Tonight, on ColRD, we released the latest rendition of Palette Creator, along with our newest addition; the Gradient Creator! This new webapp makes it fun and easy to create CSS3 linear gradients ? UPDATE: You can also download the Gradient Creator as a Chrome webapp.


  • Drag & Drop GIMP Gradient (.GGR) files into the browser to view them!
  • Delta Swatch:  Shows the colors most similar to the one you’re choosing of the 4096 websmart colors (in CIE-Lab color space).
  • Keyboard goodness with Color Picker:  HSL, RGB, and HEX chooser.
  • Preview:  See your gradient in full-screen mode before you save it.
  • Flip:  Flip your gradient, so:  first is last, and last is first.
  • Intriguing new interface to create gradients! …

Do we need a new gradient editor GUI?

Gradient editors haven’t changed much historically, the same dynamic is used throughout GIMP, Illustrator, Inkscape and Photoshop. For me, these interfaces are clunky, leading to repetitive stress of the wrists and fingers, which prompted me to think, “There must be a better way!”.  One of the most click-saving changes was combining the Color Picker and Gradient Creator as one unit—there are no popup windows or “Ok” buttons.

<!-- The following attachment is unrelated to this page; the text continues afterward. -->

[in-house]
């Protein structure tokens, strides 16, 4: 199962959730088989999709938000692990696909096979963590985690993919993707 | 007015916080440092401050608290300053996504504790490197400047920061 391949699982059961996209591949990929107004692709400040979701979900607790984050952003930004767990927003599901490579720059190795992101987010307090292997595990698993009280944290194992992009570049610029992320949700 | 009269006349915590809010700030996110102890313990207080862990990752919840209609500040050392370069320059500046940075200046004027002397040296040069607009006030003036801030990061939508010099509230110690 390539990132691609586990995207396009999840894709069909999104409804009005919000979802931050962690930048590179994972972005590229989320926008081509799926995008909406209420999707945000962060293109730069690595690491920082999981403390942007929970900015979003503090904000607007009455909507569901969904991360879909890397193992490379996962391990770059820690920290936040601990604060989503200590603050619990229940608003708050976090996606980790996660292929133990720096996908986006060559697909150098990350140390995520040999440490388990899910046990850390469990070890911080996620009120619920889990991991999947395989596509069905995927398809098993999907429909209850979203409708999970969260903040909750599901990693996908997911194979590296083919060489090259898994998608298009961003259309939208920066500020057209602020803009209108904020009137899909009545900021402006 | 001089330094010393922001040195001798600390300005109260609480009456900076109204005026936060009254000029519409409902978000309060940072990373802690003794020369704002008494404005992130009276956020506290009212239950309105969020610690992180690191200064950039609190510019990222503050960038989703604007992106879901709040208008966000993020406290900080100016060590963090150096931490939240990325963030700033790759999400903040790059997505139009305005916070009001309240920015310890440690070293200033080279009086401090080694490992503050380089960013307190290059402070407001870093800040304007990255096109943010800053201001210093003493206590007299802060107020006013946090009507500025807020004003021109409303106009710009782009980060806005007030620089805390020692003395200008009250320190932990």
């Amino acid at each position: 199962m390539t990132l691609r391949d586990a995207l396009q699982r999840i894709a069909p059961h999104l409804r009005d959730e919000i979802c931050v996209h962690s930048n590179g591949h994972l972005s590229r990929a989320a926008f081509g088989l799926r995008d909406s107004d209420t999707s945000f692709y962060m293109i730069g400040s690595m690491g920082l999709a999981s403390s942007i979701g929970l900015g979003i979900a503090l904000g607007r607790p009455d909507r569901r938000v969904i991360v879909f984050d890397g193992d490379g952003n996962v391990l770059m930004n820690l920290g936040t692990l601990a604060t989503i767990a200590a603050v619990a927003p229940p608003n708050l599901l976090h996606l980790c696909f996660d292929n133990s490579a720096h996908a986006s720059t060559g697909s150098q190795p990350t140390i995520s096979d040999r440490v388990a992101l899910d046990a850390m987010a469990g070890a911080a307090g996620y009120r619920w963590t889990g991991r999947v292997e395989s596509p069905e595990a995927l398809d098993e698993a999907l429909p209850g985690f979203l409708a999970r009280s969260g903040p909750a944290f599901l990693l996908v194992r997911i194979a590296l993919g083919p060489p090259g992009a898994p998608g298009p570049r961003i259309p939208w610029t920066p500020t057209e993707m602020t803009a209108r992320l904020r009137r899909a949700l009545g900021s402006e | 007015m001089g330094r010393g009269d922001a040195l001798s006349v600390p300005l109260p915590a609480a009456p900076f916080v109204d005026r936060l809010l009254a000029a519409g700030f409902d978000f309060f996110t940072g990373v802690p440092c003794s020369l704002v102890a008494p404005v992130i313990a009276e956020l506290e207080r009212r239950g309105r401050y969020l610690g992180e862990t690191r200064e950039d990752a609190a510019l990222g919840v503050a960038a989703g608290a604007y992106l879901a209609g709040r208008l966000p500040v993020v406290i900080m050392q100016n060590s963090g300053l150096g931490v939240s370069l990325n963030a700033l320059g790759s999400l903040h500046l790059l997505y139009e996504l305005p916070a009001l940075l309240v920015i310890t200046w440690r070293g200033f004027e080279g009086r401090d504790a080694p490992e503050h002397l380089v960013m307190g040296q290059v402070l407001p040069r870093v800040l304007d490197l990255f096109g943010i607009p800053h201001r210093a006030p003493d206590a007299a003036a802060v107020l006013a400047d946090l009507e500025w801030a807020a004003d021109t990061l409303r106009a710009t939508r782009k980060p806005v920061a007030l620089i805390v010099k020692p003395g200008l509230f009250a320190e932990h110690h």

Traditionally gradient editors allow users to place a point in space that radiates it’s color in both directions evenly. This is the way that computers think about gradients; color points in space, blended (in the case of <canvas>) linearly.

Description of the Gradient Creator;

  • ColRD gradient creator presents itself as color blocks—just like a palette.
    • Inside each color block you will find the midpoint controller—these controllers allow you to stretch the color towards the left or the right of the block.
    • To the left and right of the color block are col-resize controllers—these allow you to scale the width of the color block and the adjacent one.
  • Color blocks can be reorganized by dragging and dropping, without rescaling the color block or the ones around it.